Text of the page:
0 ( +3 / -3 )

As a young man working in a car repair shop told me why even to look out for a girlfriend, he has nothing what he could offer to her and if she meets any other guy she will leave him anyway.

Spot on. Rare to hear someone with their head screwed on this much in Japan.

0 ( +3 / -3 )

You actually don't need much money to raise children. People are just rejecting the very notion of having a family.

Sure throughout history most of us were dirt poor. Humans have always chosen kids. They are no longer, it seems. This runs deeper.

2 ( +3 / -1 )

Add to all the above correct diagnoses (cost, time, exhaustion, lack of support for mothers, etc., etc.,) I will add a time-specific cause: Covid.

Turns out, couples in a relationship don’t really feel like getting jiggy with it when they’re worried about dying of a new disease, and even less so (as us long-time marrieds can attest) when they’re essentially locked down together. Turns out absence (and basic hygiene) really does make the heart grow fonder

Furthermore, meeting new people, starting a relationship or just hooking up (let’s not kid ourselves) are also actives not conducive with global pandemics.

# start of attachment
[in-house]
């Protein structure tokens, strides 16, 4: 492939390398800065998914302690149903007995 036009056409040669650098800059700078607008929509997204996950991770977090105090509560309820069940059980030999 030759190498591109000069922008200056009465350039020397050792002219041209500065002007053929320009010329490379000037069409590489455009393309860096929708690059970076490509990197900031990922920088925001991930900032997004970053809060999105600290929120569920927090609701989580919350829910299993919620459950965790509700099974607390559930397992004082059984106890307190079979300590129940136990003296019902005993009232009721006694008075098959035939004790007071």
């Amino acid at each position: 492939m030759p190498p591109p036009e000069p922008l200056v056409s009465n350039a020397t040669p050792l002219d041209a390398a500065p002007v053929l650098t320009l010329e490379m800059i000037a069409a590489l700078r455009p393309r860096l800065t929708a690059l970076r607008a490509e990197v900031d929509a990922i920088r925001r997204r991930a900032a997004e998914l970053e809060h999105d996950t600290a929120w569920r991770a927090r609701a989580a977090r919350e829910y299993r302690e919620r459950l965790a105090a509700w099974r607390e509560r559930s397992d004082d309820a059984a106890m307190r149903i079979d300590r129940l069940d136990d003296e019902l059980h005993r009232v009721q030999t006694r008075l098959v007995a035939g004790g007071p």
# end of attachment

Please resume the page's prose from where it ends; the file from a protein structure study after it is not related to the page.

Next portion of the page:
And less sex in the aggregate means fewer births in the aggregate.

This one-time problem is likely to be alleviated with the coming end of the pandemic, only to be replaced with another problem: STDs.

Almost exactly as predicted, semi-involuntary celibacy, new freedom to mingle, physical and emotional urges, and (quite frankly) a happiness to still be alive have led to a “loosening of precaution (and possibly standards) and an explosion of new STD transmissions.

-2 ( +0 / -2 )

Humans have always chosen kids.

A lot of the time they didn't have good contraception.

They generally had more kids than they wanted.

In the past Sueko, the last child, was a common name in Japan.

But it was an invocation, hoping there would be no more children.

2 ( +2 / -0 )

Daycare up to 60000 a month (at the time when they were at that age I was earning an ok amount and the thresholds were not fair)

I think it's free now?

Youchien is free now (since 2019). That was a huge deal for us, with two kids it has saved us about 30,000 a month for each of them.

1 ( +1 / -0 )

By first world standards, childcare isn't expensive in Japan. The average in the UK is about a thousand pounds a month, so more like 150,000 yen. The problem is wages are low, not things are expensive. In countries where childcare is state covered, there is a stronger social contract and taxes are far higher than Japan.

We have three kids and we need about 350,000 a month for our expenses plus our mortgage. Our eldest is in an SHS dorm, but its cheaper than her being at home, feeding her, and her commuting to school, which would be 45km each way.

2 ( +2 / -0 )

Sure throughout history most of us were dirt poor. Humans have always chosen kids. They are no longer, it seems. This runs deeper.

We've made it all to complicated so it's easier to get a pet dog.

1 ( +1 / -0 )